I finally got around to watching my Blu-ray copy of "Star Wars: Return of the Jedi" while I had the LSiM system in my possession. While I have heard the old Dolby Digital mix from the DVD dozens (if not hundreds) of times, the new DTS-HD Master Audio track was a revelation. The clarity and smoothness of the lossless audio is in a whole different league from the DVD's compressed signal. The 706c center channel continued to impress me with its perfectly matched performance with the 707 towers. Dialogue was much clearer than I remember, without sounding over-boosted. Background noises in Jabba's palace that I never heard before were now apparent. Ambient effects in the forests of Endor experienced a similar increase in clarity. However, what impressed me the most was how stunning the score sounded. A prime example was the Ewok theme that plays during the end credits. The theme uses what sounds like a xylophone in parts. Those notes rang with a clarity that I've never before experienced and decayed ever so naturally into the background.

I received my copy of Metallica's latest concert Blu-ray, "Quebec Magnetic" right as I was preparing to pack up the LSiM system. While I loved the last Blu-ray concert from the band, "Orgullo, Pasion, y Gloria" for its incredible energy and performance, I have always harbored the feeling that they applied a bit too much post-processing to the sound on that disc. "Quebec Magnetic" is noticeably closer to what you would hear at a live Metallica show. James Hetfield's vocals were raw and off-key. The guitars of Hetfield and Kirk Hammett had increased clarity and a bit more bite to their initial attack, just like in real life. I was able to hear their fingers sliding from note to note, which is pretty impressive on a live mix. Bass guitar from Robert Trujillo and the drums of Lars Ulrich were viscerally powerful yet not over-boosted as is typical on most concert discs. I've seen this band perform 8 times now, and "Quebec Magnetic" is the closest thing I've heard to a live show. The set list was one of the best as well, with a few songs not typically performed live turning up. I broke 110dB on the LSiM system when playing this back and not once did the Polks lose their composure. While my ears couldn't handle that kind of volume for long, it sounded like the LSiM system could have taken the punishment all day long.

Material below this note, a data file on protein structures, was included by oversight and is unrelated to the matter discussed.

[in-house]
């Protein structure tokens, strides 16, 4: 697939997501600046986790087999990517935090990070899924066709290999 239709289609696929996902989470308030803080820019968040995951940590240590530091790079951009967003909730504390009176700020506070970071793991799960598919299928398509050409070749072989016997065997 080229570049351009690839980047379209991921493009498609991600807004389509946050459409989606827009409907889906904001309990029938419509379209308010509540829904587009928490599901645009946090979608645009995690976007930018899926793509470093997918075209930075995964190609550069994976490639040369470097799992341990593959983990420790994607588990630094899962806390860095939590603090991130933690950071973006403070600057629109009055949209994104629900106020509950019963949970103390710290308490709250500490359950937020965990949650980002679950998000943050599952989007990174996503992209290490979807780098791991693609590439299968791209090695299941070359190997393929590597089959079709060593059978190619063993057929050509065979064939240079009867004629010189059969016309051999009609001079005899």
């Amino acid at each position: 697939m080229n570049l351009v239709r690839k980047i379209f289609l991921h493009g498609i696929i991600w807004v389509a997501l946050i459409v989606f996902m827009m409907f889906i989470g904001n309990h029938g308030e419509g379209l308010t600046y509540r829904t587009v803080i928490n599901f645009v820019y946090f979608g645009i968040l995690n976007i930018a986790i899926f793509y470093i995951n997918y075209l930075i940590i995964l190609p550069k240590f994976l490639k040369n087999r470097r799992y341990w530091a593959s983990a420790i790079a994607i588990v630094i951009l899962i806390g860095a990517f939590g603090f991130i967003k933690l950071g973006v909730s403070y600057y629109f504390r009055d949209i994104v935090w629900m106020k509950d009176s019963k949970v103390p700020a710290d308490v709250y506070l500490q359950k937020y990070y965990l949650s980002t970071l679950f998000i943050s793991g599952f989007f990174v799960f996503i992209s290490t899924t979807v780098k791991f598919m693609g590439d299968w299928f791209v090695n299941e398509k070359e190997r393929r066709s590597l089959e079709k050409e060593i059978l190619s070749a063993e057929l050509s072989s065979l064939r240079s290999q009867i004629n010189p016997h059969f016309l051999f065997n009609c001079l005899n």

Earlier, I noted that I had received both the LSiM 703 bookshelf speakers and the 702F/X speakers to use as surround channels. I've found that I typically prefer direct radiating speakers for surround use and in the case of the 703s versus the 702F/Xs that held true once again. Although their frequency response is similar, the 703s were a richer sounding speaker, with more extended bass and to my ears a sweeter midrange and treble presentation. Their sound seemed to mate better with the 707 towers and 706c center channel which helped to create a more seamless surround field. This was particularly noticeable with surround music. I will admit that the 702F/Xs, with their slimmer wall mounted silhouette, could blend in better from an aesthetic perspective. However, make sure that you can place them in a position where the tweeters will be firing directly towards your listening position or you will suffer from increased treble roll off. I'd also like to point out that that the 703s are fantastic speakers in their own right. I spent some time using them in my 2-channel family room system and was thoroughly impressed. Everything I wrote about the 707 towers applies to the 703s, except for the deepest bass. While they are large for a bookshelf speaker, the 703s can play extremely loud and have enough bass to make a subwoofer optional. If you are looking for a high-end bookshelf in this price range, it would be a sin not to audition the 703s.